The Grey is the big film opening this week. For those who don’t know, it’s the newest entry into the “Liam Neeson beating the shit out of somebody” line of films, and features Liam Neeson beating the shit out of wolves. Ain’t It Cool has been raving about this film for months, but I can’t tell if that’s because it’s legitimately good, or one of those Hollywood Foreign Press-type bribe situations. Either way, I hope it’s good.
Most people expect it to win the weekend and also expect it to do around $14-15 million. That’s the number I’d have guessed off the top of my head for this. It still feels kind of weird that it’ll win the weekend with that number, but I guess it makes sense. And no one thinks this’ll overperform? Or are they thinking it’ll hold well based on strong word of mouth? Again, I don’t care, I just hope it’s good.
Though it does seem like one of those situations where this will make the same amount no matter what, and it’ll win the weekend based on what everything else does.
Man on a Ledge is one of the other films opening this week. It’s about a dude standing on a ledge, while some thriller shit happens all around him. This is what’s known as a “high concept” film.
Pretty much everyone expects this to fly totally under the radar, and do somewhere between $9-12 million. My gut would have been like $10-11 million. I’d say, on the extremes, don’t go lower than $8 million or higher than $13 million. It’ll be in that wheelhouse, and I’d skew on the higher end (as in, higher than 10) simply because, when you have a film winning with (theoretically) only $15 million, that money has to go somewhere.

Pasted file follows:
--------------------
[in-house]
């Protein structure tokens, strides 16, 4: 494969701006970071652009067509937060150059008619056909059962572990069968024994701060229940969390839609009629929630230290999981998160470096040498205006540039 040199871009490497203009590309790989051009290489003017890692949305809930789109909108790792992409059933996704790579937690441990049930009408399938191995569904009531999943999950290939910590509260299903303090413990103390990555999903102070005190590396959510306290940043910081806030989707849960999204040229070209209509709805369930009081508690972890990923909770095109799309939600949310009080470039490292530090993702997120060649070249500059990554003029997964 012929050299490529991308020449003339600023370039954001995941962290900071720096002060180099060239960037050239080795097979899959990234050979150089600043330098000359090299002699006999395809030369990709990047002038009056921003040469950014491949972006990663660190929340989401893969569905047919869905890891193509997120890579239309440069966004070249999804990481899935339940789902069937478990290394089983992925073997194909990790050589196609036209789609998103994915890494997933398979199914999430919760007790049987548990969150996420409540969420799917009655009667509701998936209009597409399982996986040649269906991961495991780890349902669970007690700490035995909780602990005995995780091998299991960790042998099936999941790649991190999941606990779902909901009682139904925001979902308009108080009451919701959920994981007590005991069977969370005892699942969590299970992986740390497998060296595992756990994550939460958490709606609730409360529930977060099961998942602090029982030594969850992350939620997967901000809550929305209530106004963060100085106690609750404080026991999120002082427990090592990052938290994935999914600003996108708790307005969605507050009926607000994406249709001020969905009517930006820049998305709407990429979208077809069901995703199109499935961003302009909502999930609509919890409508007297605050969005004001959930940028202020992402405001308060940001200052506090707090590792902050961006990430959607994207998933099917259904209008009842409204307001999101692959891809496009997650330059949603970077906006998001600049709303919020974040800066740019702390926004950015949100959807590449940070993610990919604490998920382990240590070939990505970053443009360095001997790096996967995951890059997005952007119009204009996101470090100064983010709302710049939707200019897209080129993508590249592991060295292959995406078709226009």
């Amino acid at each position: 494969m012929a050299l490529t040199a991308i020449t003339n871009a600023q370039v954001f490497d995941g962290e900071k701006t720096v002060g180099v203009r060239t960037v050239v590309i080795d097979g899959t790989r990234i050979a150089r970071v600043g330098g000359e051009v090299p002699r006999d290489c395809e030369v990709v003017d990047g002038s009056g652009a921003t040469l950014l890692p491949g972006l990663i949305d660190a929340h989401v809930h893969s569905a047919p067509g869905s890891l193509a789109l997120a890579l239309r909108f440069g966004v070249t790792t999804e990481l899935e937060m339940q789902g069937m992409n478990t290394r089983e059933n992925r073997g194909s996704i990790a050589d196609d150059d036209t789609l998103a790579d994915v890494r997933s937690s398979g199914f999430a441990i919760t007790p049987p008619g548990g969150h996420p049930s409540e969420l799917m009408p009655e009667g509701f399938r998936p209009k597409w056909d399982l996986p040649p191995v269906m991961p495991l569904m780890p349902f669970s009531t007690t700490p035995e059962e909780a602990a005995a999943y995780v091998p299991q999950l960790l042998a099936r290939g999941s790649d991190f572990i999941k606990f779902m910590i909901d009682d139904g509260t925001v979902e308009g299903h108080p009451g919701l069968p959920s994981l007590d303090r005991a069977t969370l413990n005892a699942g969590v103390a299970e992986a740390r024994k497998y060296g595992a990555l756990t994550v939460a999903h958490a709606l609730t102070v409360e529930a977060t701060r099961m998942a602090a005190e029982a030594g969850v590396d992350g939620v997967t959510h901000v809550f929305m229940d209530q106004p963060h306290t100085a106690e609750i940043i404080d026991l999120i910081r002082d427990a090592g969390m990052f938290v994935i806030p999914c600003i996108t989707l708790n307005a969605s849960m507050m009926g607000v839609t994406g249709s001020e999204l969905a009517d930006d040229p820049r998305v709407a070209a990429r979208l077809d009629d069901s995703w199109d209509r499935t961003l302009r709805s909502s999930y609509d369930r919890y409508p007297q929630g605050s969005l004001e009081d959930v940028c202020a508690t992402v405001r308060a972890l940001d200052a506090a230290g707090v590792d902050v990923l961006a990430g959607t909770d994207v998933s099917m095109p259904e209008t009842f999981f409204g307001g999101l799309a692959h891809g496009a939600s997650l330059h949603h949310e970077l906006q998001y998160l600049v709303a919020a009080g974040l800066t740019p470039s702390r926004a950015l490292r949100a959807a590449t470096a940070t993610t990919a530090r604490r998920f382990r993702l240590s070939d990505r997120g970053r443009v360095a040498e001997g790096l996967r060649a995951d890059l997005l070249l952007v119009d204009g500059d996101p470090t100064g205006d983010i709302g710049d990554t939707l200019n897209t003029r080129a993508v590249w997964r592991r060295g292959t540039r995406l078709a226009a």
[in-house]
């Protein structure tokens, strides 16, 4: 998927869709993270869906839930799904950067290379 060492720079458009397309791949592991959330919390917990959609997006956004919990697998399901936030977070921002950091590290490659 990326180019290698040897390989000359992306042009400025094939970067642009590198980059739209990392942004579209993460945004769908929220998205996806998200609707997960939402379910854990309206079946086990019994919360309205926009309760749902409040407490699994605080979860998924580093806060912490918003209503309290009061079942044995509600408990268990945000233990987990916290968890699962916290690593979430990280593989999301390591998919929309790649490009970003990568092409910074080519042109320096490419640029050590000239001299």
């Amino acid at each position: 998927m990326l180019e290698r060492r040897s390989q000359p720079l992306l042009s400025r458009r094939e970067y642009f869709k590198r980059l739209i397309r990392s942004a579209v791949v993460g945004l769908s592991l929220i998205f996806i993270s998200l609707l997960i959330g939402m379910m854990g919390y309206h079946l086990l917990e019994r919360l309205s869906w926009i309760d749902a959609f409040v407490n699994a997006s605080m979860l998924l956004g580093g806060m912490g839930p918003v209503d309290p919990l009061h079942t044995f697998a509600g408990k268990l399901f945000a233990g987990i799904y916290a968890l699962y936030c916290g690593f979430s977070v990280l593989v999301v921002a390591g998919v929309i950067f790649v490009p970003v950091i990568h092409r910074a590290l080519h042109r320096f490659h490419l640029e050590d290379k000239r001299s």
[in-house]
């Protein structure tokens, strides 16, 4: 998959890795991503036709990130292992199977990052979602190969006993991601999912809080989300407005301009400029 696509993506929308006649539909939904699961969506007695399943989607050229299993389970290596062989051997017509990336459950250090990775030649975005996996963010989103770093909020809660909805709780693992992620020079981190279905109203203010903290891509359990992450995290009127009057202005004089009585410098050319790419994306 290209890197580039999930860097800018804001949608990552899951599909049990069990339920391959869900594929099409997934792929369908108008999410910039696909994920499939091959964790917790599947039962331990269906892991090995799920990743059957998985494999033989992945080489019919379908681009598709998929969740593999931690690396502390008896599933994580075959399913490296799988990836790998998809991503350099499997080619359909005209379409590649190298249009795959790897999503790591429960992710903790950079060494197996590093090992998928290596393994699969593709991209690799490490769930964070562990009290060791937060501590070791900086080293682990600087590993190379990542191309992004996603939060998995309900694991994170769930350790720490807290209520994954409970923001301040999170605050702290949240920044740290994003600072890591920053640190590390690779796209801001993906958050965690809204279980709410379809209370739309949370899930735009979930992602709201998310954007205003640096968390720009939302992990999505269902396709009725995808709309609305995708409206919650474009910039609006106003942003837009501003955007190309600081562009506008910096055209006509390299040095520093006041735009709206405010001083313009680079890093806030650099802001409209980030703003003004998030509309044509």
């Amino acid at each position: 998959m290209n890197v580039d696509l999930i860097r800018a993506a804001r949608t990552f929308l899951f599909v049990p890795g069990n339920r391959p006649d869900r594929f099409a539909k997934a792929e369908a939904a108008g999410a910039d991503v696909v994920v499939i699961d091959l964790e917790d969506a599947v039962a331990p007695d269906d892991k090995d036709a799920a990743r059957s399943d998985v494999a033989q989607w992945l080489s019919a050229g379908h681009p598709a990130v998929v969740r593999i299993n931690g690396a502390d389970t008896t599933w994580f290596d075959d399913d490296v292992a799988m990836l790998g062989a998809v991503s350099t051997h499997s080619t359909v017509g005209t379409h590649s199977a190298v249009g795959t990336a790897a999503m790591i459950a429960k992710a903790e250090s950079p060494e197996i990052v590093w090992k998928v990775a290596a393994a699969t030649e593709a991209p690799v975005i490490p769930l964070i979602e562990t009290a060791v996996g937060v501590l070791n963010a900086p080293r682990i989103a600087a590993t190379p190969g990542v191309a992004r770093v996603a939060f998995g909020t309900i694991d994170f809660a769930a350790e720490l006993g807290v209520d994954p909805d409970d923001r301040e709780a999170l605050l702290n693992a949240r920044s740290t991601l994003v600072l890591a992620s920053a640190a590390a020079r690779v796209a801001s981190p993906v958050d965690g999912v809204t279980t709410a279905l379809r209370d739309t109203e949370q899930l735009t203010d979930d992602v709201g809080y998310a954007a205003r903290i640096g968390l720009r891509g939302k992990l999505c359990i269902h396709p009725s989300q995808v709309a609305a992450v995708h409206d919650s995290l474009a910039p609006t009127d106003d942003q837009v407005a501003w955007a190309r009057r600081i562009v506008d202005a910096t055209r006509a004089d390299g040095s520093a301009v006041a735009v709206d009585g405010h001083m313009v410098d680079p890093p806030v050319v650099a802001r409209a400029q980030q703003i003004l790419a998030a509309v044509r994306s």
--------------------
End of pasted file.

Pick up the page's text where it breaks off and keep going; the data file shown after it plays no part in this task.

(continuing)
One for the Money also opens this week. It reminds me of a great tweet somebody posted that said, “Isn’t the title missing the word “Another”?”
Yes it is.
I hope this fails miserably, and estimates have it at around $10 million.
I’m not even going to wager a guess. I’ll just say this — they say 10, so I hope for lower and not higher. Anything higher than $12 million here, and I’ll be upset. Less, I’ll be happy. (P.S. I hope they spent boatloads of money on this.)
Albert Nobbs also expands to 250 theaters. But it won’t make any money anyway, because no one cares about that movie. (It wasn’t bad, it’s just — nobody cares.)
Underworld typically only finishes with a total of about $50 million at the box office, so that means it doesn’t hold very well at all in the second weekend. So you’re looking at about a minimum of 55% for a drop, which means a maximum weekend of $11.5 million. That makes sense. It’ll do somewhere between high $9 million and $11.5 million.
Red Tails, I’d actually expect to hold quite well. At worst it’s a 50% drop, and that’s $9+ million. I’d say ideally you’re looking at closer to 40% and around $10-11 million. I’ve seen estimates as high as $12 million. Either way, let’s hope for the best.
Contraband — maybe $6 million? I don’t know. At this point, they’re all just shitty movies, and I’m in Oscar mode, so I really won’t care how anything does for another month.
Extremely Loud and Incredibly Close — uhh… $7 million? I really don’t know or care anymore.
Beauty and the Beast will probably drop below $5 million, but due to the lack of stuff for this demographic, it might do $5-6 million. Might
Haywire, I’m assuming will just fall off the face of the earth this weekend. Which is a real shame. It was awesome. But, I’m expecting this to miss $5 million, because moviegoing audiences suck.
And that’s how we’re ending this one. Moviegoing audiences suck. Have fun going to see Katharine Heigl this weekend, everybody!